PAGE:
The Supreme Court has added a second case asking it to overrule its landmark 1984 decision in Chevron v. Natural Resources Defense Council to its docket for the 2023-24 term. The announcement came on a list of orders released on Friday afternoon from the justices’ private conference earlier in the day. The court will hear oral argument in both Relentless v. Department of Commerce, the case granted on Friday, and Loper Bright Enterprises v. Raimondo, which it agreed in May to review, sometime in January. The remaining three cases granted on Friday will likely be argued later next year.
As John Elwood noted in his Relist Watch column on Wednesday, the Relentless case not only centers on the same question as Loper Bright – whether the court should overturn the Chevron doctrine, which instructs courts that they should defer to a federal agency’s interpretation of a statute as long as it is reasonable – but also arises from essentially the same set of facts – a challenge to a federal rule requiring fishing boats to pay for federal monitors. But unlike Loper Bright, Justice Ketanji Brown Jackson is not recused from the Relentless case, which would allow the full court to consider the Chevron question. Although the court might normally have simply put the case on hold until it ruled in the Loper Bright case, the court instead took the unusual step of fast-tracking the Relentless case for its consideration, suggesting that it might have other plans for the case. And at the same time, the Loper Bright case was conspicuously absent from the December argument calendar released on Thursday, even though the case will be fully briefed by the time the argument session begins.
In Nieves v. Bartlett, the Supreme Court held that when a plaintiff contends that he was arrested in retaliation for speech protected by the First Amendment, he must show that police did not have probable cause to arrest him. But the court carved out an exception to that rule for cases in which the plaintiff can show that he was arrested but others who had not been engaged in the same kind of protected speech had not been.
In Gonzalez v. Trevino, the justices agreed to decide what kinds of evidence will meet the exception outlined in Nieves. The question comes to the court in the case of Sylvia Gonzalez, who was elected to the city council in Castle Hill, Texas, after promising to dislodge the supposedly corrupt city manager through a petition. Shortly after she was elected, Gonzalez was charged with violating a Texas law that bars destroying or tampering with government documents when the petition – which she had presented to the city’s mayor – was discovered in a binder she had brought to a city council meeting.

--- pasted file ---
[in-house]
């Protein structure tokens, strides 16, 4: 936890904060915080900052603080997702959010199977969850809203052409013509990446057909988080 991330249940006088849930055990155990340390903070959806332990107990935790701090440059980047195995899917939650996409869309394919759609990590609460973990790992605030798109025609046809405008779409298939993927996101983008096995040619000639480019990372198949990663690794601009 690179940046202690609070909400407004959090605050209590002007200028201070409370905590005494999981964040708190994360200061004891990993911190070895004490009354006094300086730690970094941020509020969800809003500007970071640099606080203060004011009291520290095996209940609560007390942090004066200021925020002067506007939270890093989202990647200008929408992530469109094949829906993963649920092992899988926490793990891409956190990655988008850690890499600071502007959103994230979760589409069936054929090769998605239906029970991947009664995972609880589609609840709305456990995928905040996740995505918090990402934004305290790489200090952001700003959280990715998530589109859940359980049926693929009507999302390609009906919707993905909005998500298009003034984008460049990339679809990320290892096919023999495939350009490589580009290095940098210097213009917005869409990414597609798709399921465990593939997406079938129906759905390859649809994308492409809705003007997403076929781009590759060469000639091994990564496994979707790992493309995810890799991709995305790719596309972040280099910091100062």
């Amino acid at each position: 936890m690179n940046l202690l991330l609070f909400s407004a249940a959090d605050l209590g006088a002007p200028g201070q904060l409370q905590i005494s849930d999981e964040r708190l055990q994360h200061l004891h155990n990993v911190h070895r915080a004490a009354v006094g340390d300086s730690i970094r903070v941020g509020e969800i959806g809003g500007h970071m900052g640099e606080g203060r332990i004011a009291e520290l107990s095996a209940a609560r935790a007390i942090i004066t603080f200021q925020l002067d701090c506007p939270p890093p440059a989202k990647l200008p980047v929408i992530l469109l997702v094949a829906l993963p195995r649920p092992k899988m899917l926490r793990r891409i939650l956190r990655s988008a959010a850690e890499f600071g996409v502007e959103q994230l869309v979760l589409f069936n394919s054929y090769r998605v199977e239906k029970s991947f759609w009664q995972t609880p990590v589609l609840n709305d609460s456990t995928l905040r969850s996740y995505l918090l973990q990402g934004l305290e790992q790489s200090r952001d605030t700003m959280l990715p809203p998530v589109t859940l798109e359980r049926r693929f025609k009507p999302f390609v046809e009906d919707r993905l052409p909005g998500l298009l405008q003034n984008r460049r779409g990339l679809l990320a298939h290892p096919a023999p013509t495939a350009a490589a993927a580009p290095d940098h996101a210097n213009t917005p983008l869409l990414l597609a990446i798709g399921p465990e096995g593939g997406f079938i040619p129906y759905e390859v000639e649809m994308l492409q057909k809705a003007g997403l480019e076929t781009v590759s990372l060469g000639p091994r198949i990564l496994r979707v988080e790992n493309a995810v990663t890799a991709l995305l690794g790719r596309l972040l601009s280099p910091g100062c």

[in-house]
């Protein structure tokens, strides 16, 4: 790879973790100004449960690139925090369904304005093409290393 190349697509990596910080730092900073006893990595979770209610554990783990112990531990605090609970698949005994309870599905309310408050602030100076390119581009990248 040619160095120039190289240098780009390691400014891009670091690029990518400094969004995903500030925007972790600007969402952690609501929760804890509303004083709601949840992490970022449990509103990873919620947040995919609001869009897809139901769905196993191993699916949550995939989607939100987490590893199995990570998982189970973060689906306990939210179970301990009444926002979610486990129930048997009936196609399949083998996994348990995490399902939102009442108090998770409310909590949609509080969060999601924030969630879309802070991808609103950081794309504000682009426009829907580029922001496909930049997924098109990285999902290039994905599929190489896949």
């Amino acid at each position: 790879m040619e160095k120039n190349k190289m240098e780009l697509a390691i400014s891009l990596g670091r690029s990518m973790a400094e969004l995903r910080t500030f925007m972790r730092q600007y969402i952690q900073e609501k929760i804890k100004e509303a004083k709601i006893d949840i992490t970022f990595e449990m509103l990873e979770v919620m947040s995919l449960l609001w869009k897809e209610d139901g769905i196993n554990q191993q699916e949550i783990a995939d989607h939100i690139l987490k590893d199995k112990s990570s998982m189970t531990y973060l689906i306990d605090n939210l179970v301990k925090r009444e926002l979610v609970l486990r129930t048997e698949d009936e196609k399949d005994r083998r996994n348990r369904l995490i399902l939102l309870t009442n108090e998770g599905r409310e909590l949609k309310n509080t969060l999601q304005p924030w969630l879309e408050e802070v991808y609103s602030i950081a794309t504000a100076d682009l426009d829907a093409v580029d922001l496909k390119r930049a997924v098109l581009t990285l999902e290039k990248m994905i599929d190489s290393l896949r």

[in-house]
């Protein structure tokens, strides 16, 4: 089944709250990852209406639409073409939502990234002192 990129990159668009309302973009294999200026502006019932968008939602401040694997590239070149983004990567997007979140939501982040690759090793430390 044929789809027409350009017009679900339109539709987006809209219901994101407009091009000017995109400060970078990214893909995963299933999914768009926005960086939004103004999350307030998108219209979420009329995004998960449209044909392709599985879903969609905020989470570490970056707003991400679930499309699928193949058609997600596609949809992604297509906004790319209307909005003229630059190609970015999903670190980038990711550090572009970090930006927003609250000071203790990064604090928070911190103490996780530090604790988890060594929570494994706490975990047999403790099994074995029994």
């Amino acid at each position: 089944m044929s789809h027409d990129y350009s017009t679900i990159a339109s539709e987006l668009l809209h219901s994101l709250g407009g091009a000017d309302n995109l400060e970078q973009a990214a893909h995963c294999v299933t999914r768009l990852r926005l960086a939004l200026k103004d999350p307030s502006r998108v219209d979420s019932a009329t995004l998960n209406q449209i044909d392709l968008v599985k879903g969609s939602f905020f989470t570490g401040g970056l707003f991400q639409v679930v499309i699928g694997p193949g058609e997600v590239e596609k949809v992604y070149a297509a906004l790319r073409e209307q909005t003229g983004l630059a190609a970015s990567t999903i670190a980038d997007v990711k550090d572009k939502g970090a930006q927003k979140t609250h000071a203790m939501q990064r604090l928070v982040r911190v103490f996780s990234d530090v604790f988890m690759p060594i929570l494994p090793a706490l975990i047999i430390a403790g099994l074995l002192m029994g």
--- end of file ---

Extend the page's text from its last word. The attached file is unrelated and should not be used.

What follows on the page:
Gonzalez contested the charge, arguing that although the police may have had probable cause to arrest her, the charge had been brought in retaliation for her decision to exercise her First Amendment right to freedom of speech and petition. But although she presented evidence that other indictments for violations of the Texas law under which she was charged involved forging government IDs or tampering with financial records, the U.S. Court of Appeals for the 5th Circuit ruled that the evidence was not enough to qualify for the Nieves exception. Instead, the court of appeals ruled, Gonzalez would have had to provide examples of people who “mishandled a government petition but were not prosecuted under” the Texas law. Gonzalez appealed to the Supreme Court, which agreed on Friday to hear her case.
The justices agreed to decide two other cases, both of which John Elwood covered in more detail in his Relist Watch column on Wednesday:
- Cantero v. Bank of America, involving whether federal banking laws trump state banking laws that attempt to set the terms on which federally chartered banks may offer mortgage escrow accounts authorized by federal law; and
- Truck Insurance Exchange v. Kaiser Gypsum, involving which entities can assert claims in bankruptcy court.
More orders from Friday’s conference are expected on Monday, Oct. 16, at 9:30 a.m.